Critical Factors Influencing ICT Adoption within a Thailand Government Department

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Waehama, Wanamina (2017) Critical Factors Influencing ICT Adoption within a Thailand Government Department. Other Degree thesis, Victoria University.

Abstract

An increasing need for service efficiency has influenced the need for the adoption of e- government across all governmental departments and agencies. However, in many developing countries such initiatives face numerous challenges, which slowed their implementation down or reduced their effectiveness. This study assessed factors influencing the adoption of the Government Fiscal Management Information System (GFMIS), a Thai e-government initiative, by the employees of the Ministry of Agriculture and Cooperatives (MOAC). Identification of such inhibitory factors may be used to reduce their influence on use of the GFMIS in the MOAC, and more generally, be used to improve performance of similar existing Thai e-government initiatives and improve adoption of future ones. An extended model was devised based on the Unified Theory of Acceptance and Use of Technology (UTAUT) devised by Ventakesh et al. 2003. This model was empirically tested using structural equation modelling (SEM) analysis with responses from a usable sample size of 315 (after deleting univariate and multivariate outliers, and excluding incomplete responses). SEM analysis on the Extended UTAUT model showed a poor fit. A modified version of the original UTAUT, the Adapted Original UTAUT, was tested in the same way and found to have a good fit. Path analysis of the Adapted Original UTAUT model showed a number of differences from the Original UTAUT model it was modified from. The Effort Expectancy construct had no significant effects on either Intention to Use Future Technologies or Use Behaviour. Since the effects of this construct are widely reported to decrease with experience of the system, this may indicate that the employees have become used to the GFMIS since its introduction in 2007. The Facilitating Conditions and Performance Expectancy constructs had significant positive influences on both Intention to Use Future Technologies and Use Behaviour. Oddly, the Social Influence construct had a significant positive effect on Intention to Use New Technologies while having a significant negative effect on Use Behaviour. This, combined with the lack of a significant relationship between the Intention to Use Future Technologies and the Use Behaviour constructs, suggests that there may be a gap between what employees of the MOAC say about the GFMIS and how they make use of it. Non-parametric tests showed Age, Gender and Education Level of respondents moderated the effects of the Social Influence construct. Similar tests showed that Age and Education Level of respondents moderated the effects of the Facilitating Conditions construct (which has a significant positive effect on both Intention to Use Future Technologies and Use Behaviour). None of the demographic factors moderated the effects of the Performance Expectancy construct, suggesting that the benefits of using the GFMIS are accepted by all employees. Regardless of the details learned about hesitancy in future research; workshops and training sessions to ameliorate problems are in order immediately. Educational aids need to be of high quality and continuous, which will enhance the integration of GFMIS into Thailand’s e- government system.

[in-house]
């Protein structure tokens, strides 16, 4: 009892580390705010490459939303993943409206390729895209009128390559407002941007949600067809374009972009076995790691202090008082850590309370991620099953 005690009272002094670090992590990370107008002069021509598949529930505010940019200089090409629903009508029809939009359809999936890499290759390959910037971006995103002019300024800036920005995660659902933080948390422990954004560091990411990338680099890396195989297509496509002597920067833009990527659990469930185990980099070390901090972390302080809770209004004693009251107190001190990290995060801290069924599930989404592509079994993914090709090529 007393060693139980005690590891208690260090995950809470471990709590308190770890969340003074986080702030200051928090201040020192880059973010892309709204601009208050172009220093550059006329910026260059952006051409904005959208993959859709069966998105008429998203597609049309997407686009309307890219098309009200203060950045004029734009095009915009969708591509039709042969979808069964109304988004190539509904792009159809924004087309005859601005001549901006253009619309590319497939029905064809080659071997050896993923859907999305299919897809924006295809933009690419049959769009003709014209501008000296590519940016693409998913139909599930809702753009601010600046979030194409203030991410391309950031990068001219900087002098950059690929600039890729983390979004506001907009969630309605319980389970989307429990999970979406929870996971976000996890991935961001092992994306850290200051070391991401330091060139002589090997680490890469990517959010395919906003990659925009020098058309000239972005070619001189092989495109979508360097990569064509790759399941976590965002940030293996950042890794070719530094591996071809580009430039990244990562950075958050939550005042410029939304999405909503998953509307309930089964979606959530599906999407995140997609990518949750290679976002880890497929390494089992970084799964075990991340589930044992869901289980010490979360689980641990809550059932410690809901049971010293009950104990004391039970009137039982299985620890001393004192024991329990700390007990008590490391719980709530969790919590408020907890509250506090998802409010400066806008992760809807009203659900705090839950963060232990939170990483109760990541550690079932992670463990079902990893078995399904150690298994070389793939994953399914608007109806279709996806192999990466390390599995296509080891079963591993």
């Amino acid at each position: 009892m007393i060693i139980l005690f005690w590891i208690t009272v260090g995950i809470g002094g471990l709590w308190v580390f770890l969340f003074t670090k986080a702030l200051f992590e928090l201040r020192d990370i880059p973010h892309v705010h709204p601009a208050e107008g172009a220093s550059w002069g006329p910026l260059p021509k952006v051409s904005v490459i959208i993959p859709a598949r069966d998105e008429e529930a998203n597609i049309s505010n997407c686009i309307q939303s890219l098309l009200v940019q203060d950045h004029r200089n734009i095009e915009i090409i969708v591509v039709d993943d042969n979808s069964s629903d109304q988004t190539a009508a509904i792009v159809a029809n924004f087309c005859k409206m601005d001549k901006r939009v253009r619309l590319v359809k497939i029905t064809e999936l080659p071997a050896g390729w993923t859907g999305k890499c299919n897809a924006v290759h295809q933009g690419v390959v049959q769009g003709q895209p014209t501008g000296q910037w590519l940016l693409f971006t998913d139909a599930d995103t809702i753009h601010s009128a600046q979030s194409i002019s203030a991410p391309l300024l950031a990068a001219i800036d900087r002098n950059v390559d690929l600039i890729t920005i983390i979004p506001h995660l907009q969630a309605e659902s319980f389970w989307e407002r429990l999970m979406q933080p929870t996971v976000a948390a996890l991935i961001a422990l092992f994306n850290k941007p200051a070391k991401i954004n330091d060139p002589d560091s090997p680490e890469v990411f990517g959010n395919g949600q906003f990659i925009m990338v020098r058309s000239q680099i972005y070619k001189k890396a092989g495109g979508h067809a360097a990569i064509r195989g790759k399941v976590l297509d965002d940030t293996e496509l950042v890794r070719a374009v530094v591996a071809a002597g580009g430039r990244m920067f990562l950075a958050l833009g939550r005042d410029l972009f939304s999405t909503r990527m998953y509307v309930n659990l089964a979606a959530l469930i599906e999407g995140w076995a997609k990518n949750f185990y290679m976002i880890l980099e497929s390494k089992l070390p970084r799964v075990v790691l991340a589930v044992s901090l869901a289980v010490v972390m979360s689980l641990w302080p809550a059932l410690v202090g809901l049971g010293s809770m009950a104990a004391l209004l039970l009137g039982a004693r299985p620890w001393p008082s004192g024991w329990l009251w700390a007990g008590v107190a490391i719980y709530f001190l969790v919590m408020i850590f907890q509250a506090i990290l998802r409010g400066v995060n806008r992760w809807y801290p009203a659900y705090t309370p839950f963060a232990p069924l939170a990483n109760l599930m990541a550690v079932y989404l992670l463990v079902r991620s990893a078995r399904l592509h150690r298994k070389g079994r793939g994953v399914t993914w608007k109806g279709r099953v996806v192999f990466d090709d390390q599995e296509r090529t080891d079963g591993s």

Additional Information

Doctor of Business Administration

Item type Thesis (Other Degree thesis)
URI https://vuir.vu.edu.au/id/eprint/41842
Subjects Current > FOR Classification > 1503 Business and Management
Current > Division/Research > VU School of Business
Keywords e-government; developing countries; Thailand; Government Fiscal Management Information System; GFMIS; Unified Theory of Acceptance and Use of Technology; UTAUT model; Ministry of Agriculture and Cooperatives; MOAC
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